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Automatic Deployment and Extraction from CRM Using PowerShell Scripts

Recently I was tasked with the task of creating an automatic extraction and importing solution using PowerShell Scripts. To do this I created two files one for export and extracting with the other in charge of pack and importing the solution. I was using the Visual Studio template of CRM Package that comes with the sdk.

Export and Extracting The Solution

First thing I did was implement the export and extraction of the CRM solution. The PowerShell script first exports the solution from the web using a module called Microsoft.Xrm.Data.PowerShell. Then it extracts the downloaded zip into a folder for the correct file structure. A nice thing about using the Microsoft.Xrm.Data.PowerShell dll is the fact it gives you additional CRM commands you can do. For example before downloading the solution it allows you to change the version number of the solution before downloading.



As you can see I can export the solution into the project location. The if statement is there to help parse the user input if the user wanted a managed solution or not. Later on I’ll show you how I set up my file structure inside the project.

Afterwards I extract the solution using the SolutionPackager.exe to get the file structure. Also It allows the user to check the extracted folder into source control so they can track the changes to the solution in source control. This seems to be the go to way to ensure that developers working on the same solution don’t overwrite each other’s changes to the solution when they publish their changes.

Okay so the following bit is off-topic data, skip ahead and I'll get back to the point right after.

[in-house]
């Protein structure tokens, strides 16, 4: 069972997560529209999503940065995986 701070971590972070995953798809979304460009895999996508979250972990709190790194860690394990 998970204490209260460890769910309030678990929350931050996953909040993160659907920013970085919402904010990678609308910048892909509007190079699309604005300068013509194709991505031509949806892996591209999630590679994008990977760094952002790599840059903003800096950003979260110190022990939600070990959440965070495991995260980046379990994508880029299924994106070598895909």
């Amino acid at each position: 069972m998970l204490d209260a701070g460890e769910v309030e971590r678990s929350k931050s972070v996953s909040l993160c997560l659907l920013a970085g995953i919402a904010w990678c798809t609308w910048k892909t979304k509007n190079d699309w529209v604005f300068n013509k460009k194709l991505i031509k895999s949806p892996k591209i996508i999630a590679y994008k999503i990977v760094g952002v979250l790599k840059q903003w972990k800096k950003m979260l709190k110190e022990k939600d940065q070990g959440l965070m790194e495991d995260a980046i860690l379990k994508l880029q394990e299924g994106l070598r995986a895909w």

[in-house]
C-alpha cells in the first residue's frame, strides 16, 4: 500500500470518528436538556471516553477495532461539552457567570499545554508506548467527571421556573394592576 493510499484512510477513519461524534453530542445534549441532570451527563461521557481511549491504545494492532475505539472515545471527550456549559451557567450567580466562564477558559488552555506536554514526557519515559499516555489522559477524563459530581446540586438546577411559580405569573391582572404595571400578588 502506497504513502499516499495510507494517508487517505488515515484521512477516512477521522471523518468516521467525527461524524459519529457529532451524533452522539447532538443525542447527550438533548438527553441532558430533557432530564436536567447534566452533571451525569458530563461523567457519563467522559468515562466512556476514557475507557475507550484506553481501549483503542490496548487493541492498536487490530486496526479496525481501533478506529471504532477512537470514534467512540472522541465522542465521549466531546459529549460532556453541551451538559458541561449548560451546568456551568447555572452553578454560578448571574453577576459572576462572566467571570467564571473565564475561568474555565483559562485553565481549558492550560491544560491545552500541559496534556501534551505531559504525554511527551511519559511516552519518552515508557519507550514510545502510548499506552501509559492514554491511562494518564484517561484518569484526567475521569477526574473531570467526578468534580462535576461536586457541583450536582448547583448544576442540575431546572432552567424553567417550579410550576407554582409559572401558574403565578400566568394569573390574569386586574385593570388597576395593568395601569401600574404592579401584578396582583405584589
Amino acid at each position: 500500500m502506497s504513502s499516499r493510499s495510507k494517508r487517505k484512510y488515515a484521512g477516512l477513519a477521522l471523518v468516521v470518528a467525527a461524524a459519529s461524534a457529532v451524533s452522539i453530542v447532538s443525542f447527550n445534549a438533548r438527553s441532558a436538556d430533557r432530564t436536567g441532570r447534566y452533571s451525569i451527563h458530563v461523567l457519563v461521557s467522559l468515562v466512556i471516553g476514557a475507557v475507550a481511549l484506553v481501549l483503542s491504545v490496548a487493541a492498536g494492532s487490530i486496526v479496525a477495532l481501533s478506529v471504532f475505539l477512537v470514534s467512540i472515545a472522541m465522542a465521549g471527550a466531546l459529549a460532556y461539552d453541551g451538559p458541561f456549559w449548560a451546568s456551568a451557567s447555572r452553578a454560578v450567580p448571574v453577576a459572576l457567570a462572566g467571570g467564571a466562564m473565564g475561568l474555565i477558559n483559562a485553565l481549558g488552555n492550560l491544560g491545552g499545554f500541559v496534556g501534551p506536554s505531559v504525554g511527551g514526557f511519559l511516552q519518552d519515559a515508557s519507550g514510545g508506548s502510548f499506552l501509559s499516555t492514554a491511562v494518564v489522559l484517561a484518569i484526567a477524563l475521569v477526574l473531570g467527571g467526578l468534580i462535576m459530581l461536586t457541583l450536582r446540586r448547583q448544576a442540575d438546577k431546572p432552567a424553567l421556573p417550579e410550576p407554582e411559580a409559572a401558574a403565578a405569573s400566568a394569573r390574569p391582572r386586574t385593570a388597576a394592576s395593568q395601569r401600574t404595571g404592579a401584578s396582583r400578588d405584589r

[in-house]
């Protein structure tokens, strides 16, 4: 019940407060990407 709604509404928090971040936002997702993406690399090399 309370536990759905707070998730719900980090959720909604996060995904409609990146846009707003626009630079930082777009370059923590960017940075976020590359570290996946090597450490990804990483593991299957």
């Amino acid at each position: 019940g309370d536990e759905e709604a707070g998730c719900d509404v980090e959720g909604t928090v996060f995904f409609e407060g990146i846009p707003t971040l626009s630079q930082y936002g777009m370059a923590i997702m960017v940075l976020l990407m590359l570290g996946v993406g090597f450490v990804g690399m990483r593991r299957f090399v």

Pack and Import the Solution

For the Pack and Import PowerShell file I first extract and pack the solution. I do this because the file structure inside the extracted solution from the zip file has to match what CRM expects. As a precautionary step I just use the SolutionPackager to extract and pack the data to ensure that the file structure in the zip file is good. Then I pack it back into the zip file ready to be imported.


Then using the deployment packager I import the solution into CRM.


Now notice that the it uses the dll COREPackageDeployer. This dll is generated on build of the solution of the project so depending on what you named the project the dll name is different.

Before I go into how to run the scripts to get everything working I’ll show you my file structure and explain it.


The reason for the RegisterXRMTooling.ps1, Microsoft.Xrm.Tooling.CrmConnector.Powershell.dll , and the Microsoft.Xrm.Tooling.PackageDeployment.Powershell.dll files is due to the fact that if this is the first time running the code you have to run the RegisterXRMTooling.ps1 file to get the dependencies locked into PowerShell. The other two dll files are required to run the RegisterXRMTooling.ps1 file. These files can be found in the SDK folder inside the PackageDeployer/PowerShell folder. If this is your first time running the file make sure to run the RegisterXRMTooling.ps1 file in an Admin PowerShell console.

Note that I had dragged the SolutionPackager.exe file into the project. The project doesn’t normally come with the SolutionPackager.exe. This file can be found in the bin folder of the SDK.